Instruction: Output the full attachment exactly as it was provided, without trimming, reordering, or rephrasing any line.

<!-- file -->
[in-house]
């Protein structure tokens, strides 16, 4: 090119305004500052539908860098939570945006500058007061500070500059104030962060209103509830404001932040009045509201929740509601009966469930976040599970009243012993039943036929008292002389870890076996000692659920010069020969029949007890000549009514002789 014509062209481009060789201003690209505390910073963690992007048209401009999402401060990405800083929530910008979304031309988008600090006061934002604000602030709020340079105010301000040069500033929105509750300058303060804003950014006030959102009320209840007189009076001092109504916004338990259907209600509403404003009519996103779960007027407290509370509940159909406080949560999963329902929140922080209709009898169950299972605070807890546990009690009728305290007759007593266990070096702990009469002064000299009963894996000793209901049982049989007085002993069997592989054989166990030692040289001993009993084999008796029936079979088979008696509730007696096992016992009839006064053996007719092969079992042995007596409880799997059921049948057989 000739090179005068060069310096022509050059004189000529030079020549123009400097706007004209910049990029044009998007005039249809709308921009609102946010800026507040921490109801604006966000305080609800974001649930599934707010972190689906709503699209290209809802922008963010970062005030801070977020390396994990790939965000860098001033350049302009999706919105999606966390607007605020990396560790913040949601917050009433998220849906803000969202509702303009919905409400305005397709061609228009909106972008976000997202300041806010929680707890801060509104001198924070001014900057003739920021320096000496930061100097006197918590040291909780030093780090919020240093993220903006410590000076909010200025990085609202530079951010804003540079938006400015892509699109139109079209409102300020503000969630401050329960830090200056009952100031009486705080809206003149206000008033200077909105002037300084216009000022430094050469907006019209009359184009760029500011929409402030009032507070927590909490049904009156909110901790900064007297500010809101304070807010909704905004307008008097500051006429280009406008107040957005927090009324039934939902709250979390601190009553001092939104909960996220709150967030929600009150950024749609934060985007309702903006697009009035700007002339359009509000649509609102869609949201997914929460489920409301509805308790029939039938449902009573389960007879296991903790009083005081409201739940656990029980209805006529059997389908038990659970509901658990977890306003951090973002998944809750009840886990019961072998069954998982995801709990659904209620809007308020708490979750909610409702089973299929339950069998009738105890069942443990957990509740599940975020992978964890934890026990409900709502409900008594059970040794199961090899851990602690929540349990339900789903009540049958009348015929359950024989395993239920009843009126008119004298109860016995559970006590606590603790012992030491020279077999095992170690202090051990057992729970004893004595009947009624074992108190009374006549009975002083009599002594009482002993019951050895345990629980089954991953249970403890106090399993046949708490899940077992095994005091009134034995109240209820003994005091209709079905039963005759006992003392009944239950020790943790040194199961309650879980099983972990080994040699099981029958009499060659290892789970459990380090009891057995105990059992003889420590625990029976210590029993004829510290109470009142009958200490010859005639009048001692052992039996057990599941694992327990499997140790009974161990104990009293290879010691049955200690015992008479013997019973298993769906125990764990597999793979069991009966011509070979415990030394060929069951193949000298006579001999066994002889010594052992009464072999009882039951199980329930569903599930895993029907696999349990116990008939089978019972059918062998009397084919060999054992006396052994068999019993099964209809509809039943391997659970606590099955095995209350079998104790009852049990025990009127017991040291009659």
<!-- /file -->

[in-house]
């Protein structure tokens, strides 16, 4: 090119305004500052539908860098939570945006500058007061500070500059104030962060209103509830404001932040009045509201929740509601009966469930976040599970009243012993039943036929008292002389870890076996000692659920010069020969029949007890000549009514002789 014509062209481009060789201003690209505390910073963690992007048209401009999402401060990405800083929530910008979304031309988008600090006061934002604000602030709020340079105010301000040069500033929105509750300058303060804003950014006030959102009320209840007189009076001092109504916004338990259907209600509403404003009519996103779960007027407290509370509940159909406080949560999963329902929140922080209709009898169950299972605070807890546990009690009728305290007759007593266990070096702990009469002064000299009963894996000793209901049982049989007085002993069997592989054989166990030692040289001993009993084999008796029936079979088979008696509730007696096992016992009839006064053996007719092969079992042995007596409880799997059921049948057989 000739090179005068060069310096022509050059004189000529030079020549123009400097706007004209910049990029044009998007005039249809709308921009609102946010800026507040921490109801604006966000305080609800974001649930599934707010972190689906709503699209290209809802922008963010970062005030801070977020390396994990790939965000860098001033350049302009999706919105999606966390607007605020990396560790913040949601917050009433998220849906803000969202509702303009919905409400305005397709061609228009909106972008976000997202300041806010929680707890801060509104001198924070001014900057003739920021320096000496930061100097006197918590040291909780030093780090919020240093993220903006410590000076909010200025990085609202530079951010804003540079938006400015892509699109139109079209409102300020503000969630401050329960830090200056009952100031009486705080809206003149206000008033200077909105002037300084216009000022430094050469907006019209009359184009760029500011929409402030009032507070927590909490049904009156909110901790900064007297500010809101304070807010909704905004307008008097500051006429280009406008107040957005927090009324039934939902709250979390601190009553001092939104909960996220709150967030929600009150950024749609934060985007309702903006697009009035700007002339359009509000649509609102869609949201997914929460489920409301509805308790029939039938449902009573389960007879296991903790009083005081409201739940656990029980209805006529059997389908038990659970509901658990977890306003951090973002998944809750009840886990019961072998069954998982995801709990659904209620809007308020708490979750909610409702089973299929339950069998009738105890069942443990957990509740599940975020992978964890934890026990409900709502409900008594059970040794199961090899851990602690929540349990339900789903009540049958009348015929359950024989395993239920009843009126008119004298109860016995559970006590606590603790012992030491020279077999095992170690202090051990057992729970004893004595009947009624074992108190009374006549009975002083009599002594009482002993019951050895345990629980089954991953249970403890106090399993046949708490899940077992095994005091009134034995109240209820003994005091209709079905039963005759006992003392009944239950020790943790040194199961309650879980099983972990080994040699099981029958009499060659290892789970459990380090009891057995105990059992003889420590625990029976210590029993004829510290109470009142009958200490010859005639009048001692052992039996057990599941694992327990499997140790009974161990104990009293290879010691049955200690015992008479013997019973298993769906125990764990597999793979069991009966011509070979415990030394060929069951193949000298006579001999066994002889010594052992009464072999009882039951199980329930569903599930895993029907696999349990116990008939089978019972059918062998009397084919060999054992006396052994068999019993099964209809509809039943391997659970606590099955095995209350079998104790009852049990025990009127017991040291009659």